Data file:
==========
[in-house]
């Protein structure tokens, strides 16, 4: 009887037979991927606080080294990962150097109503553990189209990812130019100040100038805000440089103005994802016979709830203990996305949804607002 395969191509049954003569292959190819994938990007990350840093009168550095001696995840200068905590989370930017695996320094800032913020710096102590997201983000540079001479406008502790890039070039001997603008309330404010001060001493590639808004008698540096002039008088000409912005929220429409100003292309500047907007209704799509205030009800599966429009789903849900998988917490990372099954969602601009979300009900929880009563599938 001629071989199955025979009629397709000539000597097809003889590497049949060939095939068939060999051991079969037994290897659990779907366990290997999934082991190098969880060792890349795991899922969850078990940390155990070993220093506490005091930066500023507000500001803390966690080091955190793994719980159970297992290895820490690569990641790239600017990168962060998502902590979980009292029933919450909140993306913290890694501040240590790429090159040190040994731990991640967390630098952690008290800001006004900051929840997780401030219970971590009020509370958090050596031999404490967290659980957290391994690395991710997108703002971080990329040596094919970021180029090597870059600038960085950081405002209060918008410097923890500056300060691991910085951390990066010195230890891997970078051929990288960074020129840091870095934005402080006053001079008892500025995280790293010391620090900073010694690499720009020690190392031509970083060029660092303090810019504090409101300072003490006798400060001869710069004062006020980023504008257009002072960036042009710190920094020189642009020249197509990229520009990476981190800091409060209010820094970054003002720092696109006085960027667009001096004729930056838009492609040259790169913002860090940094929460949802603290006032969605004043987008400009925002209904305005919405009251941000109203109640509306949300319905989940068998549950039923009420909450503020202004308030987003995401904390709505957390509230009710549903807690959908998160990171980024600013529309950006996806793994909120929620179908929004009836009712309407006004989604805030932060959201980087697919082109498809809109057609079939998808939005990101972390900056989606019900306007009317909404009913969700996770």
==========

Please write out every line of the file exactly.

[in-house]
């Protein structure tokens, strides 16, 4: 009887037979991927606080080294990962150097109503553990189209990812130019100040100038805000440089103005994802016979709830203990996305949804607002 395969191509049954003569292959190819994938990007990350840093009168550095001696995840200068905590989370930017695996320094800032913020710096102590997201983000540079001479406008502790890039070039001997603008309330404010001060001493590639808004008698540096002039008088000409912005929220429409100003292309500047907007209704799509205030009800599966429009789903849900998988917490990372099954969602601009979300009900929880009563599938 001629071989199955025979009629397709000539000597097809003889590497049949060939095939068939060999051991079969037994290897659990779907366990290997999934082991190098969880060792890349795991899922969850078990940390155990070993220093506490005091930066500023507000500001803390966690080091955190793994719980159970297992290895820490690569990641790239600017990168962060998502902590979980009292029933919450909140993306913290890694501040240590790429090159040190040994731990991640967390630098952690008290800001006004900051929840997780401030219970971590009020509370958090050596031999404490967290659980957290391994690395991710997108703002971080990329040596094919970021180029090597870059600038960085950081405002209060918008410097923890500056300060691991910085951390990066010195230890891997970078051929990288960074020129840091870095934005402080006053001079008892500025995280790293010391620090900073010694690499720009020690190392031509970083060029660092303090810019504090409101300072003490006798400060001869710069004062006020980023504008257009002072960036042009710190920094020189642009020249197509990229520009990476981190800091409060209010820094970054003002720092696109006085960027667009001096004729930056838009492609040259790169913002860090940094929460949802603290006032969605004043987008400009925002209904305005919405009251941000109203109640509306949300319905989940068998549950039923009420909450503020202004308030987003995401904390709505957390509230009710549903807690959908998160990171980024600013529309950006996806793994909120929620179908929004009836009712309407006004989604805030932060959201980087697919082109498809809109057609079939998808939005990101972390900056989606019900306007009317909404009913969700996770």